A RAM disk is a representation of a hard disk in Random Access Memory (RAM). Normally it is used, because it has a much better performance compared to a hard disk drive (HDD). But there are other aspects why it can be use - security. When we persist files on an HDD we must also ensure that they are securely deleted again, especially if they contain personal or secret data. It is necessary that they cannot be recovered or reconstructed. In the case of an HDD we have to overwrite the area, where the file is stored, with patterns several times. With the current generation, the Solid State Disks (SDD), possibilities and approaches are changing. These have their own logic to optimize their lifetime, secure deletion cannot be guaranteed so easily. From this point of view RAM disks seems very attractive, because when the computer is turned off, they lose their content - irrecoverable.
In some use cases it could be necessary to process data which are subject of the General Data Protection Regulation (GDPR). E.g. in an insurance company, which offers health care products, diagnostic data of individual persons may be processed, so that conclusions can be drawn about a person’s current state of health. This is a special category of personal data and are subject to a special protection. If this kind of data is persisted on the bot computer, in the context of RPA processing, it must be ensured that this also completely deleted again. There could be many more examples here now, e.g. from the area of financial institutions or the public sector. A RAM disk can be used for precisely these kinds of data processing, with a resulting need to finally complete delete this data at the end.
General and specific criteria must be used to select a suitable product. Of course, this is a very individual process and it differs from company to company. From my perspective, two points seems particularly important:
- Easy integration into the RPA platform, primarily via Application Programming Interface (API) or Command Line Interface (CLI).
- Use without the need for administrative rights.
With these requirements I have examined various available RAM Disk products. Finally I was able to find an appropriate representative: SoftPerfect RAM Disk.
- Fully operable via Command Line Interface (CLI) via the console version ramdiskc.exe. This makes it very easy to integrate the creation and deletion of a RAM disk into an automation workflow.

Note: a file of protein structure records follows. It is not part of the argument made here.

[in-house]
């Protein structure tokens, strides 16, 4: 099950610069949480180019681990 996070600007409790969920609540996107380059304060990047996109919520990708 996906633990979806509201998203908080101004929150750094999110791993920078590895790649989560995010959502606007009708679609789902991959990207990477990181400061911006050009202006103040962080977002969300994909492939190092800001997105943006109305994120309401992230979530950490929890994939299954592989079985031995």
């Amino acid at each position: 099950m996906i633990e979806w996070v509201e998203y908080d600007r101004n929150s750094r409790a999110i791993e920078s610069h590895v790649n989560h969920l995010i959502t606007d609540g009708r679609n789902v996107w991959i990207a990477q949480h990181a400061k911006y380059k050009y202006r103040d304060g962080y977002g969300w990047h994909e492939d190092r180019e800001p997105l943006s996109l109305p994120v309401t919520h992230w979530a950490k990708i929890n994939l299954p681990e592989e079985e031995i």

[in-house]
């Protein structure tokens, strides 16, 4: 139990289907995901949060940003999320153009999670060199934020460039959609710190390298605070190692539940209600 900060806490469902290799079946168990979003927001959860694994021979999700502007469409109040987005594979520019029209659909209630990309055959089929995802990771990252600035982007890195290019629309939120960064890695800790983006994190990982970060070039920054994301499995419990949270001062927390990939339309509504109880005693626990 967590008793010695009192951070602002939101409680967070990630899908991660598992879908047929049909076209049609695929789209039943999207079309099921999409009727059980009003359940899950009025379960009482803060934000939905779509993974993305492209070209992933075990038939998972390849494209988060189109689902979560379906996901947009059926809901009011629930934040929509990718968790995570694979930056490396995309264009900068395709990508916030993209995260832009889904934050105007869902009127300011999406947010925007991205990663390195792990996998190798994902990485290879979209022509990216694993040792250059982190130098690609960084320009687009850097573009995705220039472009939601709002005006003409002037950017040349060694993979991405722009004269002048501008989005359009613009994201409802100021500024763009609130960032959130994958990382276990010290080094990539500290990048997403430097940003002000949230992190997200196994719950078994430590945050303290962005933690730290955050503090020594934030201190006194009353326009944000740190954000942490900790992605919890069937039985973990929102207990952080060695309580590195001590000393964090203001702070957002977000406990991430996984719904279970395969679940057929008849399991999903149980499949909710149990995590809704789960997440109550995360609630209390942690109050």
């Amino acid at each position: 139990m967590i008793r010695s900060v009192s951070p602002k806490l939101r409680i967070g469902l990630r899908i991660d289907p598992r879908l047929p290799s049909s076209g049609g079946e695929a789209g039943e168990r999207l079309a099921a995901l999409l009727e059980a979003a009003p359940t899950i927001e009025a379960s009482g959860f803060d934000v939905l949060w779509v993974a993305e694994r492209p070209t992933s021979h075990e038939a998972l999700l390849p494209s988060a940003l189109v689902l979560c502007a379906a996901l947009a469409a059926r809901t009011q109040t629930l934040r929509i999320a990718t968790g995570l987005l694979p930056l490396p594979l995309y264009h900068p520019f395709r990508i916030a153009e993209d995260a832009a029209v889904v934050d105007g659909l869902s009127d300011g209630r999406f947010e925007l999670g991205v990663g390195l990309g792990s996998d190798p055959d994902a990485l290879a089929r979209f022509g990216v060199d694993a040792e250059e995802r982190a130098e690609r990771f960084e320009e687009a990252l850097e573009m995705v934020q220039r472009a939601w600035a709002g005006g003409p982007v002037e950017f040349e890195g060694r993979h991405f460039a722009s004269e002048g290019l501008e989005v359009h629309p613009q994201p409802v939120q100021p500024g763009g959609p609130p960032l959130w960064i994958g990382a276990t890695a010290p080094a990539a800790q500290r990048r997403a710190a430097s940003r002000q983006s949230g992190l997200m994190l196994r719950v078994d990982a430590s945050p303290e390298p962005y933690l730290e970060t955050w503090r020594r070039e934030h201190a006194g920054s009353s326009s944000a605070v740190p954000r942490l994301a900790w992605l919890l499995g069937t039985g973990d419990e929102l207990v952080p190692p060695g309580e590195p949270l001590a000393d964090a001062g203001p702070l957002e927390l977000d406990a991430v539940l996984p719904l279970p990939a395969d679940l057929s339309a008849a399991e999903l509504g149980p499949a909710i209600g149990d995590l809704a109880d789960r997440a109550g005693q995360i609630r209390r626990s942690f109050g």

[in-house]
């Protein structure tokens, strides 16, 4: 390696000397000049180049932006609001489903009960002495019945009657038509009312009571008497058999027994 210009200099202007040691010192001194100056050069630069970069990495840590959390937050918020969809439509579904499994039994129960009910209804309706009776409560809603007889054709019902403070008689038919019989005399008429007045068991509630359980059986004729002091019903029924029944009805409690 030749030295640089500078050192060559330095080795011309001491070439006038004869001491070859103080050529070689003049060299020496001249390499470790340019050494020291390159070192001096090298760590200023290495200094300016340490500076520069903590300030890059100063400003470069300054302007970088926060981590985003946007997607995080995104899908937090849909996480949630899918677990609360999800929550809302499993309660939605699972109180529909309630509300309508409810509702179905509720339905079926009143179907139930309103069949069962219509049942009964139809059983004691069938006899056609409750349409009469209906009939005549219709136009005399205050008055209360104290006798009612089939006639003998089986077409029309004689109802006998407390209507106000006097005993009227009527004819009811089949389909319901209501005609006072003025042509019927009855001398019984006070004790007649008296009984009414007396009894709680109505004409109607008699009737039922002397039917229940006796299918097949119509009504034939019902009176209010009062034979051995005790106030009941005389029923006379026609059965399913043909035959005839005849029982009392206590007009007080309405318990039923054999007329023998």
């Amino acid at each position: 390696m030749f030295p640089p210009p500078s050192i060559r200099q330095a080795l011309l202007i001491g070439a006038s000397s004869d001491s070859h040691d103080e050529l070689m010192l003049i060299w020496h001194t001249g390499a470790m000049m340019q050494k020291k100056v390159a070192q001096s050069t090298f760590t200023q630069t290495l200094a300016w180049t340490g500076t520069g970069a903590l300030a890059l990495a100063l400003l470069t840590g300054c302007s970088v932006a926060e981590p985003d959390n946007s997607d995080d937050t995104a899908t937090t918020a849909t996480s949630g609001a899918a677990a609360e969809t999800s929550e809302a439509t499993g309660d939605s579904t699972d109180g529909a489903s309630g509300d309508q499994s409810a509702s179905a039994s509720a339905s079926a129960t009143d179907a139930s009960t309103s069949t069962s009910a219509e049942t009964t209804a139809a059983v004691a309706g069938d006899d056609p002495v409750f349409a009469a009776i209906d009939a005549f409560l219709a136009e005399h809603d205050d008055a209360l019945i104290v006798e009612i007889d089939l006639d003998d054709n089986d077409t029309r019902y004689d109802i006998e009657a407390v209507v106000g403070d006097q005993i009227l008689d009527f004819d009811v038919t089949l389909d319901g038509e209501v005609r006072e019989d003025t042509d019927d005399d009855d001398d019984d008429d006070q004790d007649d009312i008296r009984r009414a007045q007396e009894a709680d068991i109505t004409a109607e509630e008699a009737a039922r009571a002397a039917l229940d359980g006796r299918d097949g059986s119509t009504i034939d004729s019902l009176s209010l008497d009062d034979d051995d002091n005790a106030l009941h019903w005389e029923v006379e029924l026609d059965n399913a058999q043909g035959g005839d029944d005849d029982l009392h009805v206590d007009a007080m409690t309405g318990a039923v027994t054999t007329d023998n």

- Users, in our case the bot, without administrative privileges will be able to control the application and change its settings. Most of the RAM disks I tested require administrative rights. This means that the bot does not need administrative rights to configure and initialize the SoftPerfect RAM disk.
- Allow to unmount RAM disks by choosing Eject in the disk’s context menu in Windows Explorer. With that Windows does not create the Recycle Bin directory by default. You can find more information about Recycle Bin here. This ensures that, if files are deleted, they cannot be recovered on the same way. Company policies must be used to ensure that these settings cannot be changed.
- Possible to create fully isolated RAM disks in the local name space. This means it can not be shared in a network and it will not be visible to all users and all applications launched on the computer.
- Very attractive pricing that does not overly burden scaling approaches from a cost perspective, which can be very important from an RPA perspective.
SoftPerfect RAM Disk offers very good prerequisites for the use in the context of RPA and also from a security perspective. Surely there will be other RAM disk products that do this, for my further considerations I focused on this product.
The manual installation is very simple. An automatic installation via a software distribution should not be more difficult. I used the following settings:
These settings bring the following entries:
- In Windows registry
- In the file c:\ProgramData\SoftPerfect\RAM Disk\ramdisk.xml
<?xml version="1.0" encoding="utf-8"?>
What do the individual tags mean?
- useraccess = true
Allow non-privileged users to modify settings: Users without administrative privileges can control the application and change the settings.
- alloweject = true
Allow users to eject removable RAM disks in Explorer: Users can unmount a RAM disk by choosing Eject item in the context menu of the disk in Windows Explorer.
- locallinks = true
Global drive letters for RAM volumes: The RAM disks will be registered in the local name space. So they will be not visible to all users and applications which launched on the computer and it can not be shared in a network. This option creates a fully isolated RAM disks.